2. It should be noted that, at the meeting on 19 December 1985, the Member States which were represented or had notified their opinions in writing gave a negative opinion on the draft law proposed by the Luxembourg Government.

3. The Commission would draw Luxembourg's attention to the fact that the measures proposed would widen the present disparities between national policies of the Member States. As far as the Commission is aware, no other Member State has introduced provisions as wide in scope as those which Luxembourg proposes to adopt. Any increase in such disparities would run counter to the creation of a unified internal market advocated by the Commission in its White Paper on completing the internal market (4).

The Commission takes the view that capacity regulation resulting in an allocation of traffic by the public authorities would be incompatible with the basic principles of the common transport policy formulated in:

- the Commission Memorandum entitled 'Progress Towards a Common Transport Policy - Inland Transport' (1), which rejected the idea of support for the railways through measures imposing greater restrictions on other modes of transport,

- the conclusions of the European Council of Heads of State and Government meeting in Milan in June 1985, which welcomed the Commission's White Paper and decided that the creation of a free transport market was a priority to be pursued by the Community,

- the policy guidelines adopted by the Council on 14 November 1985, which call for the creation by 1992 of a free transport market without any quantitative restrictions.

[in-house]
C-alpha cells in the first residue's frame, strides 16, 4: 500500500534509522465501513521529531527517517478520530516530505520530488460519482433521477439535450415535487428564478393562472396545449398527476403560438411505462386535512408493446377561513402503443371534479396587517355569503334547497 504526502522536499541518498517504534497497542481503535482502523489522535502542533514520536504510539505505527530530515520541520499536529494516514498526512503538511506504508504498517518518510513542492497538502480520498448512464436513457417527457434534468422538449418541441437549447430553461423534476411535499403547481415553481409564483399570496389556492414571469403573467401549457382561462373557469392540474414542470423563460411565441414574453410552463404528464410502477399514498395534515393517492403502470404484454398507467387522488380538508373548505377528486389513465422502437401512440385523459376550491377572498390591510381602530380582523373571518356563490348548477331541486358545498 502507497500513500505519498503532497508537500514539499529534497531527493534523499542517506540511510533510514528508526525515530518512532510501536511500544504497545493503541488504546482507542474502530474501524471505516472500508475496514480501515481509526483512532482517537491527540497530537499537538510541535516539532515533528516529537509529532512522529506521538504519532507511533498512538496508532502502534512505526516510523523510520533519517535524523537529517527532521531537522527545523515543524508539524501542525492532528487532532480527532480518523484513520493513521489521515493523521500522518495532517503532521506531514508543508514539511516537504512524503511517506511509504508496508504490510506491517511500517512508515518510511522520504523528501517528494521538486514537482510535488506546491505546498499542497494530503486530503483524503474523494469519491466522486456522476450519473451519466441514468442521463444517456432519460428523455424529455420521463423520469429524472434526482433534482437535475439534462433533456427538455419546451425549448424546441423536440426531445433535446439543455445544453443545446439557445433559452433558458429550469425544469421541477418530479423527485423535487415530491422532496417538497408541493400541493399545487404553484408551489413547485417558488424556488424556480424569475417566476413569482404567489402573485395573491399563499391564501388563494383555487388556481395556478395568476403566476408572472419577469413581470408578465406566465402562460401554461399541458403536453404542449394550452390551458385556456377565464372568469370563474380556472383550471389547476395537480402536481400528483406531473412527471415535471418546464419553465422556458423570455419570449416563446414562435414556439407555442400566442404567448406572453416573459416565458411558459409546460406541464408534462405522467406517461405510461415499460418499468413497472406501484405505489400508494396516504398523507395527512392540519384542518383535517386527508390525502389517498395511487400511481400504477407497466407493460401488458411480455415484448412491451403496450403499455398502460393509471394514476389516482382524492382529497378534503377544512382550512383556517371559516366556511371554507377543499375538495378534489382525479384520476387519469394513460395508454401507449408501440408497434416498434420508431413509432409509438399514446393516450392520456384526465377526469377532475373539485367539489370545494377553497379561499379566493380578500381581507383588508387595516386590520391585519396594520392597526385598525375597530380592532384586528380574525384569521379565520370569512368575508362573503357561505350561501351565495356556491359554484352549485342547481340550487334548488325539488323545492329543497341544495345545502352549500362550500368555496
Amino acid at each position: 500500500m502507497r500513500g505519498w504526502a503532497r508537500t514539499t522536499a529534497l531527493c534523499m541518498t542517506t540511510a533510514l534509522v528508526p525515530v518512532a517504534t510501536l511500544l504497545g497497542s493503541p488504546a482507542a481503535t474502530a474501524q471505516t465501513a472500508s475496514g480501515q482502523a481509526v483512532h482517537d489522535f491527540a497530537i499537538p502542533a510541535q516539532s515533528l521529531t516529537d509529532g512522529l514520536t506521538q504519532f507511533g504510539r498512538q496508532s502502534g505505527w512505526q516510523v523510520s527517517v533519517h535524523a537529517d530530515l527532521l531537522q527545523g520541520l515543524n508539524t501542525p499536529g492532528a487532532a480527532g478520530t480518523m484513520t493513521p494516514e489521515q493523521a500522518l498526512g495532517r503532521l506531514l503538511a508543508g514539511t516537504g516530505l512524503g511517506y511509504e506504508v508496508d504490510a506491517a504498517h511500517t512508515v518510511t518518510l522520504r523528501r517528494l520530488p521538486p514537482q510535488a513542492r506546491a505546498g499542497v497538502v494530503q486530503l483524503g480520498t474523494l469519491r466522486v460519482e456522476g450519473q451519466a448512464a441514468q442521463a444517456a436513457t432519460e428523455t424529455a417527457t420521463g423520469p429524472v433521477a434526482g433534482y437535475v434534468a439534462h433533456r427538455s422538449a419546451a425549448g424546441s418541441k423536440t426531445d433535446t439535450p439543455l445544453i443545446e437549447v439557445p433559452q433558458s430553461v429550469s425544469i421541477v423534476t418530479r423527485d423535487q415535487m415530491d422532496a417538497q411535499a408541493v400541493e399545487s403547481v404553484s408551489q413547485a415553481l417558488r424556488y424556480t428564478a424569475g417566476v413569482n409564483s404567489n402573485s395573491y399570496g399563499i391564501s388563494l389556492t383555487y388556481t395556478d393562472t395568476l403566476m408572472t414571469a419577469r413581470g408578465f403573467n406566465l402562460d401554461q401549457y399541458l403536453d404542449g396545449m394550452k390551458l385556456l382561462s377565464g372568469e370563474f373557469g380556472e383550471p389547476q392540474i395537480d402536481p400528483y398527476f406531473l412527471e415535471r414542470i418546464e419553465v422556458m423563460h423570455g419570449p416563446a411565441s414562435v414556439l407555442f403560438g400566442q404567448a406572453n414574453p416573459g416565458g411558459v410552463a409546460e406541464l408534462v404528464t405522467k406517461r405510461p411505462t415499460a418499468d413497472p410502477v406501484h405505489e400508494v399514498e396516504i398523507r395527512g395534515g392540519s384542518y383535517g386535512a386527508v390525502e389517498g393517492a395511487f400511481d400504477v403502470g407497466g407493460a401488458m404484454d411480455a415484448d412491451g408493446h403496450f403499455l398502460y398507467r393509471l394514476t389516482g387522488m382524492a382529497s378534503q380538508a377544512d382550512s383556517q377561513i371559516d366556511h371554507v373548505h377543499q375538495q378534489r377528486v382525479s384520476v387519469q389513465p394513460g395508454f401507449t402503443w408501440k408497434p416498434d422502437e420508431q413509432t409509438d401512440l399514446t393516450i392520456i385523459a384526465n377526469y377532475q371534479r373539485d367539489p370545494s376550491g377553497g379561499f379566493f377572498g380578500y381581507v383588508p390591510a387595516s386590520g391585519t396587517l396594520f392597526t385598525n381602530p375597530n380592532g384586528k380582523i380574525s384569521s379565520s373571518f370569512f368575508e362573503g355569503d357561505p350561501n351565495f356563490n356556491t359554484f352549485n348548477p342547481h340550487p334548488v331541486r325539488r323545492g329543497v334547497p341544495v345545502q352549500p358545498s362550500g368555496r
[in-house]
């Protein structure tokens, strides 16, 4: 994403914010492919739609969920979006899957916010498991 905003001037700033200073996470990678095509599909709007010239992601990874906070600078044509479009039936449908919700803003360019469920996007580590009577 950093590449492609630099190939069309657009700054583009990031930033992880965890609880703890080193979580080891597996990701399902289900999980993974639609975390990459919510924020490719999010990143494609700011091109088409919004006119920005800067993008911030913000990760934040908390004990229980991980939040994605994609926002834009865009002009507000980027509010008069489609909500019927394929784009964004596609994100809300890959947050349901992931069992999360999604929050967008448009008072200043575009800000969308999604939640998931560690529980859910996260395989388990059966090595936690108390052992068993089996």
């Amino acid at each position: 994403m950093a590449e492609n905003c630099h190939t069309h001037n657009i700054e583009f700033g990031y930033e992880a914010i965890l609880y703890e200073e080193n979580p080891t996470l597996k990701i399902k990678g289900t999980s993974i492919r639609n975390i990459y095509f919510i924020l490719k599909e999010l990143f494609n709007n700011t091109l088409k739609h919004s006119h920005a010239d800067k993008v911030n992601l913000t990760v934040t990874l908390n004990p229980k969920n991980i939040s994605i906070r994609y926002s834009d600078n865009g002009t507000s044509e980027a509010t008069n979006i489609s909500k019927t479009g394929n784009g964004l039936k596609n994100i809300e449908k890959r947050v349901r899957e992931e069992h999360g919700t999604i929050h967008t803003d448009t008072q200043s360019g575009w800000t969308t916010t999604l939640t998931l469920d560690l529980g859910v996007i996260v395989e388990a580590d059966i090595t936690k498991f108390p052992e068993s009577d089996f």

4. Compulsory transfer of certain goods from road to rail would have deleterious consequences in the road sector for both Luxembourg and foreign carriers. Such mandatory transfer would lead to a reduction in carriers' turnover and productivity and to an appreciable rise in transport costs, primarily because goods would have to be trans-shipped.

The proposed measures could therefore have harmful economic and social effects on the industries whose products are covered by the draft law, without helping to achieve one of the law's objectives, namely to reduce the Luxembourg railways' deficit.

5. The Commission entirely approves of the other objectives pursued by the Luxembourg Government, in particular road safety and protection of the environment. It considers the achievement of these objectives to be a major task of paramount importance to be assumed by the authorities in the public interest. However, the Commission believes that these objectives can be satisfactorily attained by other means better befitting the aims pursued. The legal basis of such measures should be the highway code and road traffic laws.

6. In the light of the foregoing the Commission considers it necessary to recommend to the Grand Duchy of Luxembourg that it withdraw its draft law in its present form.

If current legislation in Luxembourg, in particular the highway code, does not provide sufficient scope to ensure effective protection of the environment, road traffic or road safety, the Commission recommends that the Grand Duchy of Luxembourg supplement these laws by other provisions on the lines of those which already exist in other Member States.

7. The Commission is informing the other Member States of this recommendation.

Done at Brussels, 25 April 1986.

For the Commission

Stanley CLINTON DAVIS

Member of the Commission

(1) OJ No 23, 3. 4. 1962, p. 720/62.

(2) OJ No L 347, 17. 12. 1973, p. 48.

(3) See 'Government Programme' submitted to the Chamber of Deputies on 23 July 1984.

(4) COM(85) 310 final, 14 June 1985.

(1) COM(83) 58 final, 9 February 1983.